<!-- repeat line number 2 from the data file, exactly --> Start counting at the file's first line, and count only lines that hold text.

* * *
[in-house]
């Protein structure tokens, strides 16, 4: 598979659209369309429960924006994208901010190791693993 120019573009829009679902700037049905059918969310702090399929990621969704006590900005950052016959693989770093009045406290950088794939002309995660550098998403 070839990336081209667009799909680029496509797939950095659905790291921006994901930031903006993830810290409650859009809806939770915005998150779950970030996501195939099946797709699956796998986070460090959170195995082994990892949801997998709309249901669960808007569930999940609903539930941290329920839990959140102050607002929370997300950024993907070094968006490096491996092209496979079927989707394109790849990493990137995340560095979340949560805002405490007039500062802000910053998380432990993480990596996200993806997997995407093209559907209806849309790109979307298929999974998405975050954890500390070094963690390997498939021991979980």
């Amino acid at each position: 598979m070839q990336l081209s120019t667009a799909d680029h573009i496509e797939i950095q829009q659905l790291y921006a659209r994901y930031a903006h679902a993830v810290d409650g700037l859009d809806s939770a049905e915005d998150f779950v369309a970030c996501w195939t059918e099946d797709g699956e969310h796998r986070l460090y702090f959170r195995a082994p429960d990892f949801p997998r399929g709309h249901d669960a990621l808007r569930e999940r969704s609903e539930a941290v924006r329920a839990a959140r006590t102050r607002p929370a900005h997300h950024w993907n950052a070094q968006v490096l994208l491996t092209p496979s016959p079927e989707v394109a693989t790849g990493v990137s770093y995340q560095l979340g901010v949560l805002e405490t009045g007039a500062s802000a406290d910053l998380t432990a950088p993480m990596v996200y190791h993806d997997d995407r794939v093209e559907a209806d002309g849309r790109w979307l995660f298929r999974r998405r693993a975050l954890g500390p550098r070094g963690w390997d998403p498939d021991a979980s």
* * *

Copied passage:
């Protein structure tokens, strides 16, 4: 598979659209369309429960924006994208901010190791693993 120019573009829009679902700037049905059918969310702090399929990621969704006590900005950052016959693989770093009045406290950088794939002309995660550098998403 070839990336081209667009799909680029496509797939950095659905790291921006994901930031903006993830810290409650859009809806939770915005998150779950970030996501195939099946797709699956796998986070460090959170195995082994990892949801997998709309249901669960808007569930999940609903539930941290329920839990959140102050607002929370997300950024993907070094968006490096491996092209496979079927989707394109790849990493990137995340560095979340949560805002405490007039500062802000910053998380432990993480990596996200993806997997995407093209559907209806849309790109979307298929999974998405975050954890500390070094963690390997498939021991979980």